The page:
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Ibogaine – In popular culture

Ibogaine first appeared in popular culture in the writings of Hunter S. Thompson. While covering the Wisconsin primaries of the 1972 U.S. Presidential primaries for Rolling Stone magazine, Thompson claimed that presidential candidate Edmund Muskie showed symptoms of being under the influence of Ibogaine. This assertion was later revealed by Thompson to be false, one that he had planted as media bait. He himself was surprised when the leading media outlets picked up the story and ran with it.

It also appeared in the seventh episode of the eleventh season of Law & Order: Special Victims Unit. In the episode, Doctor Huang administers Ibogaine to a heroin addict so that he can testify against a murderer

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Iboga Root Bark

Iboga Root Bark

Iboga Root Bark

is a yellowish root of the Iboga tree which contains beneficial alkaloids, which is used to treat addiction and also enrich one spiritually.

The bark of the root is shaved and dried, and then it is processed in a professional laboratory into a pure carrot color powder.

Iboga Root Bark

has been traditionally used in Africa for many generations, for the purpose of spiritual growth. Nowadays in the western world it is being used for spiritual, therapeutic and addiction-breaking operations.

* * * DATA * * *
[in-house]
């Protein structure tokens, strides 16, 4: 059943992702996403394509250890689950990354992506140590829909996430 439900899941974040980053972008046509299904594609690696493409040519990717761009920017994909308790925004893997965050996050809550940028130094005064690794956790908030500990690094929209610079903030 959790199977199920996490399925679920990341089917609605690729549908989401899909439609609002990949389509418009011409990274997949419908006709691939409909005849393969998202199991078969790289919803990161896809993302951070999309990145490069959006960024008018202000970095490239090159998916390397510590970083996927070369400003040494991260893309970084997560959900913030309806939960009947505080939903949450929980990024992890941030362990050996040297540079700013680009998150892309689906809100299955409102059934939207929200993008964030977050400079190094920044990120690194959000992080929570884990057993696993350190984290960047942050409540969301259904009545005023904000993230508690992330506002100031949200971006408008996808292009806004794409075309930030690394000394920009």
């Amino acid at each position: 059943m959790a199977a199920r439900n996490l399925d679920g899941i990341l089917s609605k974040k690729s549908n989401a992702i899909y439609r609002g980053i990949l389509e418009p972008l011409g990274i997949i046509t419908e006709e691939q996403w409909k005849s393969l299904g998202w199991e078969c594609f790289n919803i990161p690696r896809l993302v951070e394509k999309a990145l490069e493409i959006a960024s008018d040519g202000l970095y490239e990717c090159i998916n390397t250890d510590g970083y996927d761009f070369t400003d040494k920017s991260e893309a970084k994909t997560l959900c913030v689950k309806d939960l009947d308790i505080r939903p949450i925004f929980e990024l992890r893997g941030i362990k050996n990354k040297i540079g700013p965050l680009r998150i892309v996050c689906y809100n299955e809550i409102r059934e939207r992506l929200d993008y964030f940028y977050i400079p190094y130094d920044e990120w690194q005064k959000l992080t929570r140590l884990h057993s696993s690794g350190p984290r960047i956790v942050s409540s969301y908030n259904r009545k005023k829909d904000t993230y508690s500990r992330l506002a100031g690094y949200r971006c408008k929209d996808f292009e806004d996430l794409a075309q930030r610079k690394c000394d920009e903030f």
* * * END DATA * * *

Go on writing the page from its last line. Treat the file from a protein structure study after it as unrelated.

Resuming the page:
The effects of the root have been known in the local West-African tribes for generations. They use Iboga as traditional medicine and for spiritual purposes. The special effect from the Iboga tree which is listed by the Bwiti tribe as “tree of knowledge” has only been published and known in the Western world for several years. The first reference being made of Iboga in Europe was in a botanical reference from 1889. In 1901 the researchers Dybowski en Landrin were the first who made an extract of the

Iboga Root Bark

which they called Ibogaine.

In the sixties, the addiction-breaking effect was discovered by an American who was a former heroin addict, Howard Lotsof. In taking a dose of Iboga and discovering that he no longer had to suffer withdrawal symptoms. Howard has used this special effect to publish the breaking of addiction among physicians, pharmaceutical companies and addicts.

Iboga Root Bark
Scientific research shows a drastic reduction in withdrawal symptoms after taking Iboga root bark or the extracts which are known as HCL and TA, to the extent that it is almost completely broken. Research shows that 90% of treatments done are successful and even months after the treatment patients do not have the urge to relapse. Apart from breaking addiction it gives the patients clarity and insights into their own lives.

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Iboga Root Bark

History of Ibogaine

The History of Ibogaine